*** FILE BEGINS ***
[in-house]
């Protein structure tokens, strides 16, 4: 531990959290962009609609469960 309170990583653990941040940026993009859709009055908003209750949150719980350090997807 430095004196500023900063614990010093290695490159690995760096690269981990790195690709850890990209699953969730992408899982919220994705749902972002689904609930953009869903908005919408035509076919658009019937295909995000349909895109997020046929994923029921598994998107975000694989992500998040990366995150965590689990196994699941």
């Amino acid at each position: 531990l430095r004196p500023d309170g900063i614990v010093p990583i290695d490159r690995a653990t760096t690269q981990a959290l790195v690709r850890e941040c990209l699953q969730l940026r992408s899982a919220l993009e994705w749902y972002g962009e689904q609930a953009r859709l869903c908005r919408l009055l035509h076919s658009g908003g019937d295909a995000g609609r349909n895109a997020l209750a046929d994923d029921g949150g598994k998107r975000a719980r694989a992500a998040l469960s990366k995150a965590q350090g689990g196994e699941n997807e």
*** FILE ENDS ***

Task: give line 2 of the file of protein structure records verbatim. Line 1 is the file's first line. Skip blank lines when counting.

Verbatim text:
């Protein structure tokens, strides 16, 4: 531990959290962009609609469960 309170990583653990941040940026993009859709009055908003209750949150719980350090997807 430095004196500023900063614990010093290695490159690995760096690269981990790195690709850890990209699953969730992408899982919220994705749902972002689904609930953009869903908005919408035509076919658009019937295909995000349909895109997020046929994923029921598994998107975000694989992500998040990366995150965590689990196994699941």